Yarra Valley Water and deliberative democracy
When the Reserve Bank sets interest rates, though they have distributional consequences, the decision is generally understood as a technocratic one. That’s less so when it comes to the detail of how Yarra Valley Water (YVW) sets its tariffs. Should it continue to fund water conservation even long after the drought? To what extent should YVW – that is YVW’s paying customers – subsidise householders who are having trouble paying their bills? We’ll see how the community answered those questions shortly but the exercise of encouraging careful deliberation from a group selected to reflect community makeup seems to have had additional benefits in terms of the legitimacy of deliberative democracy mechanisms this made its own contribution to the community’s acceptance of YVW’s policy decisions and also burnished Yarra Valley Water’s reputation.
In the first of these three articles I likened electoral democracy via the mass media to ‘road rage’ pointing out how dramatically face-to-face contact promotes agreement within groups dealing with social dilemmas. 2 Sure enough, taking the trouble to constitute a ‘mini-public’ to consult and fully engage in decision making had important implications for the way the community saw the issues and the players. As often happens the community’s opinion of those wrestling with the issues went up (just as their opinion of the media often falls further when they see how simplistically the issues have been covered by the media). Those participating in the process concluded it with a far higher opinion of the way Yarra Valley Water was going about its business in all manner of areas.
Not surprisingly Yarra Valley Water’s Water Plan concluded “The services received from water utilities are generally not top of mind for most customers. When customers are able to explore the extent of services provided, perceptions of value increased markedly”. Further, it turned out that, using deliberative methods such as this uncovered attitudes that seemed to empower the better angels of our nature. When asked whether they’d pay a little more ($2.30 per quarter) for improved aesthetic water quality and reduced service interruptions citizens’ opinions went from 67 percent against before a presentation on what was proposed to 79 percent in favour a dramatic result and one that calls into question how persuasive we should find opinion polls taken on matters about which people are poorly informed.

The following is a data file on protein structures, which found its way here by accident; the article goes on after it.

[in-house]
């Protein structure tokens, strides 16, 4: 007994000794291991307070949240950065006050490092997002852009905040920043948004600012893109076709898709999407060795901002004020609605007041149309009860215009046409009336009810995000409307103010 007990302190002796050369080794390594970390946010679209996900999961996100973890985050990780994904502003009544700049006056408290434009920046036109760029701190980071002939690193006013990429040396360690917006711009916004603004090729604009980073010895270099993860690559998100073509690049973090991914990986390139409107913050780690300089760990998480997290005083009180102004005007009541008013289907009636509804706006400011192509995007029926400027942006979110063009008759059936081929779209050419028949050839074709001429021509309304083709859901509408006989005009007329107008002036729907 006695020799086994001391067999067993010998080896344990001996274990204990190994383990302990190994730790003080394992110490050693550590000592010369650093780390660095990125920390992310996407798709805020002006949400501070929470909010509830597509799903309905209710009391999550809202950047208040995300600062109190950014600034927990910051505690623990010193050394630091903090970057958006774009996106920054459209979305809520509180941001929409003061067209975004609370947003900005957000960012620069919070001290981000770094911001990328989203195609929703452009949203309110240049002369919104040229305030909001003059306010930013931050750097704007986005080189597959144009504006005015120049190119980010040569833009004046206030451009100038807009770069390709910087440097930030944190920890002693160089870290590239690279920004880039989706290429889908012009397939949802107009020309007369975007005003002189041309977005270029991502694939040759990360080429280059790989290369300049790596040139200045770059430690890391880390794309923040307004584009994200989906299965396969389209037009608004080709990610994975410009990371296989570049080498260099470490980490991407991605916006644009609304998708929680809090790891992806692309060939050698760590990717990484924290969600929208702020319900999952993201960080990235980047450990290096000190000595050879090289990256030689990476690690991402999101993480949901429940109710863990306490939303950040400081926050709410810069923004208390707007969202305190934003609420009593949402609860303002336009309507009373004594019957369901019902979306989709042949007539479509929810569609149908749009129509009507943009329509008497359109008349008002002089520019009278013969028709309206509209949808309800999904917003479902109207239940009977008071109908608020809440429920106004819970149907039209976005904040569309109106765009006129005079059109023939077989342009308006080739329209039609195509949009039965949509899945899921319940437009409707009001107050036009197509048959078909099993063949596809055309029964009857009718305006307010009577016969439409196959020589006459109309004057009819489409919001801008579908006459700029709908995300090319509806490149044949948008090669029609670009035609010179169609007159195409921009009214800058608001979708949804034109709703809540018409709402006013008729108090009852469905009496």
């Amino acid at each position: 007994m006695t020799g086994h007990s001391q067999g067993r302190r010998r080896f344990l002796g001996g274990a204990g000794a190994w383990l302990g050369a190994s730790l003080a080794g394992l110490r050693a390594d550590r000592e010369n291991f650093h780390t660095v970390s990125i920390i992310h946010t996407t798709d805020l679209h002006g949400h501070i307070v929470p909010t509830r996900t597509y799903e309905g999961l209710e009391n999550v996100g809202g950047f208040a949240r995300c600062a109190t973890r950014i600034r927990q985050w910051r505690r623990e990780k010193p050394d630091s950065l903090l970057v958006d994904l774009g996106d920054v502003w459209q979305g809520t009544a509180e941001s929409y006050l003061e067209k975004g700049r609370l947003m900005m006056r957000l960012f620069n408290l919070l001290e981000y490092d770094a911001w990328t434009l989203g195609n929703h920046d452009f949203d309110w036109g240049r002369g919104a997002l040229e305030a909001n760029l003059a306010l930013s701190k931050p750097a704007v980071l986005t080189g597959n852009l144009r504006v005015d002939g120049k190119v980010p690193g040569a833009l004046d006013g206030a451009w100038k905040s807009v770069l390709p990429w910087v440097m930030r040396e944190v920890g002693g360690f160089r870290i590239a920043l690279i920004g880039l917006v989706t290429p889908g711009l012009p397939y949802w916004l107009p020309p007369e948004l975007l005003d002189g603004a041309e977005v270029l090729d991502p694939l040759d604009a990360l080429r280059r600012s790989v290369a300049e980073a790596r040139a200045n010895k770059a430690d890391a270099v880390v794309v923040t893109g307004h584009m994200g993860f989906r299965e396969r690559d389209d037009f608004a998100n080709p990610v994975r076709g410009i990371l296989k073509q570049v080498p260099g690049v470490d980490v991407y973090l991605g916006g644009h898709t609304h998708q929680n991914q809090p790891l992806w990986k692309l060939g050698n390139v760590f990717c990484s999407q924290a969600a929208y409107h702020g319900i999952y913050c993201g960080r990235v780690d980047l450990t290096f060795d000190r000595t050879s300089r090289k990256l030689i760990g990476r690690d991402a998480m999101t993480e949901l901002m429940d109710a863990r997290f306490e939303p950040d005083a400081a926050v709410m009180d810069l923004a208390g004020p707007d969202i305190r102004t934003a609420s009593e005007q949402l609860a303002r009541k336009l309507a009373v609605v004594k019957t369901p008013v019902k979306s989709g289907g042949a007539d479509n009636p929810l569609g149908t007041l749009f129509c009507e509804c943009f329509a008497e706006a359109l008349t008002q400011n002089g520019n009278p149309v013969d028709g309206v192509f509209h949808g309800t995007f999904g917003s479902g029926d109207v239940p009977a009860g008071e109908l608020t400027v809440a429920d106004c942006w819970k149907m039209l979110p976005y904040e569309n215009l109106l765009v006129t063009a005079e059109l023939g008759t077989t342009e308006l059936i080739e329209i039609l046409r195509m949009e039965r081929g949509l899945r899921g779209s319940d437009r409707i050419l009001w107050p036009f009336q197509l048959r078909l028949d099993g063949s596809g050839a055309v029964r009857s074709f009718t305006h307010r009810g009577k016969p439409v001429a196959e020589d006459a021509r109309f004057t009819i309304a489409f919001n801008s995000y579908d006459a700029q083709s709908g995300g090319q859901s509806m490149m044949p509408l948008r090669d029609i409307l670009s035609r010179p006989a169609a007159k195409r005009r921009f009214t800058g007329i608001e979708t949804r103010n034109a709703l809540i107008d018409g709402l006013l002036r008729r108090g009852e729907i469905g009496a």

Reflecting what we know from elsewhere, citizens were even less prepared to pay for improvements – 72 percent were against – when polled quantitatively than citizens at the deliberative forum before they’d had a chance to learn. Yarra Valley Water concluded that “the difference in perspectives between the qualitative result and the quantitative result is due to the different level of interaction that occurs with these research methods”. The process also uncovered strong support for the authority’s support for low income and vulnerable people uncovering a preparedness to pay very slightly more on water bills ($0.05 per quarter) to fund additional support including free water audit and retro-fitting.